Why Turkey is No Contender in Russia’s Sphere of Interest

The city of Kvaisa in the Dzau district, South Ossetia. (File)

Sputnik/Moscow: While Ankara continues its charm offensive against Azerbaijan and Georgia, it is unlikely that the three will constitute a full-fledged triumvirate, political scientist Gevorg Mirzayan wrote for RIA Novosti, unveiling what exactly is impeding Turkey’s dominance in Transcaucasia.

The Turkish-Azerbaijani-Georgian “triumvirate” closely resembles a colossus with feet of clay, Gevorg Mirzayan, Associate Professor at the Department of Political Sciences of Finance University under the Government of the Russian Federation, noted in his recent op-ed for RIA Novosti.

However, it seems as if the three get along very well: Georgia, Azerbaijan, and Turkey are due to hold joint military drills in June and September 2017.

Mirzayan recalled that the drills had become the leitmotif of the recent negotiations between Georgian Minister of Defense Levan Izoria and his Azerbaijani counterpart Colonel General Zakir Hasanov, which took place on May 21.

On May 22, Turkish Prime Minister Binali Yildirim paid an official visit to Georgia and discussed key directions of a strategic partnership between Ankara and Tbilisi.

​The question then arises as to why Ankara is trying to spread its influence in the Caucasus, while it has long been focused on Europe and the Middle East.

Mirzayan quotes Vladimir Avatkov, head of the Center for Eastern Studies, International Relations and Public Diplomacy, who highlighted that Turkey is currently shifting from its European course toward the Middle East and the post-Soviet space, including the Caucasus.

Avatkov noted that following the Turkish referendum the relationship between Ankara and Brussels have further deteriorated and will most likely fluctuate between a “cold” and a “hot” scandal.

Hence, the main activity of Turkey will be on the east and southeast directions. What is more important, Ankara had already “fertilized” soil there after the collapse of the USSR.

“Throughout the 1990s and 2000s, the country [Turkey] had been expanding its positions in Transcaucasia,” Vladimir Avatkov said.

Still, it does not mean that Transcaucasia can be considered a Turkish zone of influence, Mirzayan emphasized.

While Azerbaijan is generally regarded as Turkey’s closest partner in the region, the situation is not as easy as it seems.

“Azerbaijanis are most positively treated by Turkish nationalists, then by practicing Muslims, and then by Kemalists and the left-leaning Turks. That is, the more ‘left,’ the cooler [the attitude toward Azerbaijan is],” Mirzayan wrote.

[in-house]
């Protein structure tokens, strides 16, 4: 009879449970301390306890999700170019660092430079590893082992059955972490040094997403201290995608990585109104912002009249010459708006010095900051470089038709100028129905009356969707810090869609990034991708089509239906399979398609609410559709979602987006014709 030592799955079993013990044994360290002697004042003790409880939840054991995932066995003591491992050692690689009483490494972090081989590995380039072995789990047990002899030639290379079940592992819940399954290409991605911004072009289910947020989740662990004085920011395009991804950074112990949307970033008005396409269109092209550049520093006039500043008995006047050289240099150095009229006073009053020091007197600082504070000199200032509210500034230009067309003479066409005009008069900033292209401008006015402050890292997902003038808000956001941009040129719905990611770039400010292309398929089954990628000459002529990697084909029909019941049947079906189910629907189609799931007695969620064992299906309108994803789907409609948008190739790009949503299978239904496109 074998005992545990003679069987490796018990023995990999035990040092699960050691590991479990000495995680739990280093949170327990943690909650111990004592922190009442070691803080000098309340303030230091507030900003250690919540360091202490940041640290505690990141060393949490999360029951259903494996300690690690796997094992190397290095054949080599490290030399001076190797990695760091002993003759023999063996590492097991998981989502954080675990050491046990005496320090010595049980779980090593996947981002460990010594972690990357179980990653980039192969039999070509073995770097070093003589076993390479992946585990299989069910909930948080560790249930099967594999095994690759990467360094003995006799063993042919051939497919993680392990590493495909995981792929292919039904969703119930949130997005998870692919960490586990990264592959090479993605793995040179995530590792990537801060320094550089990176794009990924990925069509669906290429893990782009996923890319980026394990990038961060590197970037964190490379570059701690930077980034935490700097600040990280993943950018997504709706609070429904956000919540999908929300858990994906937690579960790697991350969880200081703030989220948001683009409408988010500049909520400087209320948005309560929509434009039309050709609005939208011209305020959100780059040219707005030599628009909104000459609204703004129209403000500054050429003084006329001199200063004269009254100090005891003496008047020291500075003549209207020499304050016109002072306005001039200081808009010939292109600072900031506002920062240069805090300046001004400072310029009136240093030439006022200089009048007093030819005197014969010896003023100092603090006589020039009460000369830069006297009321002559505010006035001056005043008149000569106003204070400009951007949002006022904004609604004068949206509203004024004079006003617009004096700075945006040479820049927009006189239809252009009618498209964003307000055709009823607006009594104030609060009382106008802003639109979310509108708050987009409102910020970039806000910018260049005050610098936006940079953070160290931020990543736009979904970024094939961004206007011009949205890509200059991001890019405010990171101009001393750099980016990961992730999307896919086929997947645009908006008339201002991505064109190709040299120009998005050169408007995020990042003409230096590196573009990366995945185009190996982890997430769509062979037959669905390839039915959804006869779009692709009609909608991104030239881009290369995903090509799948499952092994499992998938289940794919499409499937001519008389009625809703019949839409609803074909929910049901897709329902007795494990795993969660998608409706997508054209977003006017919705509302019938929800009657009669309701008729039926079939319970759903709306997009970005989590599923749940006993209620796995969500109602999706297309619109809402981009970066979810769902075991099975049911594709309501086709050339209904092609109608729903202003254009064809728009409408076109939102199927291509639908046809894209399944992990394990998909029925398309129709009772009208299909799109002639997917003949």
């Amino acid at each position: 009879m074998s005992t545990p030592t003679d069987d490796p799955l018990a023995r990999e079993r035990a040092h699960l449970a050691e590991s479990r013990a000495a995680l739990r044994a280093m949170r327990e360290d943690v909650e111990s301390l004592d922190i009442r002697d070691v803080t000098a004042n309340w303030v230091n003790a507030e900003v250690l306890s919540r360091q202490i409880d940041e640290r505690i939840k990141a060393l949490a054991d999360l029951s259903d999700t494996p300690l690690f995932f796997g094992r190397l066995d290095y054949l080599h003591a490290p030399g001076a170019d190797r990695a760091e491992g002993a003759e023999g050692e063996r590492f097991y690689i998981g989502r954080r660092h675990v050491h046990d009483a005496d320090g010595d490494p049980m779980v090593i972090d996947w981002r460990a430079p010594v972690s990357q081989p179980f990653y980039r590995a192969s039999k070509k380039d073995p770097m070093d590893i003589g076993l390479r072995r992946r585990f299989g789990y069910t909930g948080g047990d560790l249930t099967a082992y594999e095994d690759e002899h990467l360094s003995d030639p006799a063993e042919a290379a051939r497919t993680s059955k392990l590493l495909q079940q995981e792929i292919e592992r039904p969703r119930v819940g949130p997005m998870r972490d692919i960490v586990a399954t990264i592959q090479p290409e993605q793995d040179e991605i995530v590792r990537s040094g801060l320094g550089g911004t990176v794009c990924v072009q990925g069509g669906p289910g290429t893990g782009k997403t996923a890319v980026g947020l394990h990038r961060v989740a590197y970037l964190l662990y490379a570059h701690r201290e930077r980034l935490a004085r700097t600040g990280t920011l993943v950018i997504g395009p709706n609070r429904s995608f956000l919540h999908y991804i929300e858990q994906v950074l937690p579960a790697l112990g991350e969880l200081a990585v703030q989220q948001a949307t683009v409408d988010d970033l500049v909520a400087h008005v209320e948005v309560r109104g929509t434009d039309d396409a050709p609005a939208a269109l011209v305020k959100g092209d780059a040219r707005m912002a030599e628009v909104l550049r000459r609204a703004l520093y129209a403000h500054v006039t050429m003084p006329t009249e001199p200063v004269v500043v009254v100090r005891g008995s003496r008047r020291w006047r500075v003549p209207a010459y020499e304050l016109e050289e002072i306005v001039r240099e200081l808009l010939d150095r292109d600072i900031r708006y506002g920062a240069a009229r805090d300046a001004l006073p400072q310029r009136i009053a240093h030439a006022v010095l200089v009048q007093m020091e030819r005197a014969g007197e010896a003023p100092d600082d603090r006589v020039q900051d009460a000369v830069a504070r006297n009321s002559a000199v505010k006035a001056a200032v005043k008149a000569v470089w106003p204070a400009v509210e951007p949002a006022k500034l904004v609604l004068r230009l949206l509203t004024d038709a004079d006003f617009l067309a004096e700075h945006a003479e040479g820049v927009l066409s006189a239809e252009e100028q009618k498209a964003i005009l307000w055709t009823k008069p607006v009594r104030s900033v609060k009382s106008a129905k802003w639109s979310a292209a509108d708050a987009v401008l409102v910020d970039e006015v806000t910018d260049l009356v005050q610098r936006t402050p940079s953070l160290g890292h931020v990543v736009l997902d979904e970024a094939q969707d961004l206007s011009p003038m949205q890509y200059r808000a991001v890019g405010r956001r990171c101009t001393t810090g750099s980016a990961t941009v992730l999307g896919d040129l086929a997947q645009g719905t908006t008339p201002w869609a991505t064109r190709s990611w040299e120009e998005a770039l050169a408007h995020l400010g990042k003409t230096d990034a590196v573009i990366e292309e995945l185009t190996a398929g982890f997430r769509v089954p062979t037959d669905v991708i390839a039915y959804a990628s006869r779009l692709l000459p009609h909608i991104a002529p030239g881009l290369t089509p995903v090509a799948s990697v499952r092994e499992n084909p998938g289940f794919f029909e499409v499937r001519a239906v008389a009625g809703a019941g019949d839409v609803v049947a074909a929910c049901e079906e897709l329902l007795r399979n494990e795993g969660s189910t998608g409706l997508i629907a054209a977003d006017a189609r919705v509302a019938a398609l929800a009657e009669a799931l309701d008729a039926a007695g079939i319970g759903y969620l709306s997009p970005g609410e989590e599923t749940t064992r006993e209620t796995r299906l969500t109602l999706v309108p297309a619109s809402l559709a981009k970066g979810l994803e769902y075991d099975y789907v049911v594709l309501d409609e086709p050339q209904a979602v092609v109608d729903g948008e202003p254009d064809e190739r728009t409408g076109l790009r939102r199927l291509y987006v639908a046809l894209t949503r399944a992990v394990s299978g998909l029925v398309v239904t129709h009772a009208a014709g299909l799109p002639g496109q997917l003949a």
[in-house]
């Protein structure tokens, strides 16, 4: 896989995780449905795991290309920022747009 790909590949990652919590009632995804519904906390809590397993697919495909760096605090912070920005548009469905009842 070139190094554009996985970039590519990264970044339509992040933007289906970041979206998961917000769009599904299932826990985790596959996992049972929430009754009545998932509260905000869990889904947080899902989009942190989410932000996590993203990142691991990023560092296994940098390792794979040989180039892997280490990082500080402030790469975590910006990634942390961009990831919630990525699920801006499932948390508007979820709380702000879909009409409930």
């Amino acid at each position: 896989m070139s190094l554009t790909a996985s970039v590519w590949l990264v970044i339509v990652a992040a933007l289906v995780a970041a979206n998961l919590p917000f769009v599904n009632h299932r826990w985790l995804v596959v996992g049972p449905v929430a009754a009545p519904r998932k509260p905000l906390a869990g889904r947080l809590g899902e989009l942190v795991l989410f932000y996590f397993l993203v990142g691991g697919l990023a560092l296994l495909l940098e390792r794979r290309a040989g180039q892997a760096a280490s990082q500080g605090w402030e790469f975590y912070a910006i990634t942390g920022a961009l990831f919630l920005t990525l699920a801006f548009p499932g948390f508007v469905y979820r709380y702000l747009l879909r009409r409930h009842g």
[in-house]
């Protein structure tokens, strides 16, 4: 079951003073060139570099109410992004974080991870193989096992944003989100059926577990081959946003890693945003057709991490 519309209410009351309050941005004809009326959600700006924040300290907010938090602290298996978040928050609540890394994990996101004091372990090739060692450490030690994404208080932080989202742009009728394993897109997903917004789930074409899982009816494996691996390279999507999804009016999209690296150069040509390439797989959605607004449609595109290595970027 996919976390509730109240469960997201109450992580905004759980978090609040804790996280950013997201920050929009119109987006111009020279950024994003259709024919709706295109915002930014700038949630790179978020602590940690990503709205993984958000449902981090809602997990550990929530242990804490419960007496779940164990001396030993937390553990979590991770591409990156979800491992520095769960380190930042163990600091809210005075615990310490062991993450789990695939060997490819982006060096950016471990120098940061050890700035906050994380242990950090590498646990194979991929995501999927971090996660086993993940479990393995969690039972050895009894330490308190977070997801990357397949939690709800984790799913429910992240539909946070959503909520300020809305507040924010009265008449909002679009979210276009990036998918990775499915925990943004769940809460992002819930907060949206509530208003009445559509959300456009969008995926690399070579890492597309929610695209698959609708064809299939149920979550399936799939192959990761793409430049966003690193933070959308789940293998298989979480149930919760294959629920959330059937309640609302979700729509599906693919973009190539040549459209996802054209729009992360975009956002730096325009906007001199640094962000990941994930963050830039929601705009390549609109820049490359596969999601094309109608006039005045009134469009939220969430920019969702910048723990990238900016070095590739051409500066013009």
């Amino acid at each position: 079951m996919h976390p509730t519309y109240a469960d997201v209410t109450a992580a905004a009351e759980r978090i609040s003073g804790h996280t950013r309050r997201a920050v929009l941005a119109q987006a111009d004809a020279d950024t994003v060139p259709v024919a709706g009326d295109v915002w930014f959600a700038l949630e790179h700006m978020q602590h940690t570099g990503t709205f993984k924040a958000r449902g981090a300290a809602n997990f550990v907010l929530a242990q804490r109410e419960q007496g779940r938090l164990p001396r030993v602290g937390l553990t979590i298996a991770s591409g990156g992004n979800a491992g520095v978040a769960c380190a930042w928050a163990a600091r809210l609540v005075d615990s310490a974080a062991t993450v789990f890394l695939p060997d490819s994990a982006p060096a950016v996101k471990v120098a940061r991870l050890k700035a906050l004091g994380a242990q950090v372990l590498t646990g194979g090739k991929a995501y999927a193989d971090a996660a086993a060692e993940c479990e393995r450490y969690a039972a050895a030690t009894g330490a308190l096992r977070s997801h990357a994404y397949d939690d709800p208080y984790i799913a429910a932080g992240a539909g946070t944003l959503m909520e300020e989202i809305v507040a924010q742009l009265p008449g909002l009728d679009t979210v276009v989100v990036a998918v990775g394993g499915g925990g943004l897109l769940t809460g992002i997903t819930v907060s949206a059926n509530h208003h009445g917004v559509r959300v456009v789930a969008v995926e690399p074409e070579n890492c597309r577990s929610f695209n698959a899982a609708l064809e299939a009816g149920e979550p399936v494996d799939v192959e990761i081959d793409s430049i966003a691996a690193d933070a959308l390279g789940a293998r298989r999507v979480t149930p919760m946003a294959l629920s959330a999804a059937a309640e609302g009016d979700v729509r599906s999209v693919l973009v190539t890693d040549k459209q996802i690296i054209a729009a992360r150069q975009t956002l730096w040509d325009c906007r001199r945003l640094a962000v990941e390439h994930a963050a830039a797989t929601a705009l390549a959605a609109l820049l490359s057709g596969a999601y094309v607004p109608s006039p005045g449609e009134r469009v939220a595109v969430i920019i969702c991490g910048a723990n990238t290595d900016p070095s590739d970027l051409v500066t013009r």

He pointed out that Recep Tayyip Erdogan’s electorate consists of the first two groups — the nationalists and practicing Muslims. However, in the future years, the Turkish-Azerbaijani relationship may fall prey to inner political struggle between Erdogan’s supporters and secular Kemalists.

“Secondly, one should not exaggerate Ankara’s readiness to fulfill its military-political obligations towards Baku,” he remarked.

Citing Nikolai Silayev, Senior Research Fellow of the Center for Studies of Caucasus at MGIMO University, Mirzayan stressed that “Turkey will not dare to provide direct military assistance to Azerbaijan in the event of the escalation of the Nagorno-Karabakh conflict.”

“Baku understands this perfectly,” he wrote, adding that that is why part of the Azerbaijani establishment does not believe in the ‘fraternal feelings’ of the Turkish leadership, seeing them as “nothing but business.”

A view of Baku
A view of Baku

Likewise, the Turkish-Georgian relationship just seems to be close, according to Mirzayan.

Mirzayan cited Silayev who admitted that since 2008 Ankara has invested a lot in the Georgian economy, while the Turkish Armed Forces provided military training to Georgian troops.

“Turkish positions had become particularly strong [in Georgia] immediately after the [Georgia-South Ossetia conflict] in August 2008, when the region’s longstanding mediator, Russia, disappeared and the Turks had been favored by then head of the Georgian state [Mikheil Saakashvili],” Mirzayan wrote, adding that Tbilisi at that time even went so far as to try to re-write the country’s history, claiming that it was Russia, not Turkey, who used to be hostile to Georgians in previous centuries.

Meanwhile, Georgians express concerns over Turkey’s growing influence in the country, especially in its Adzharia region.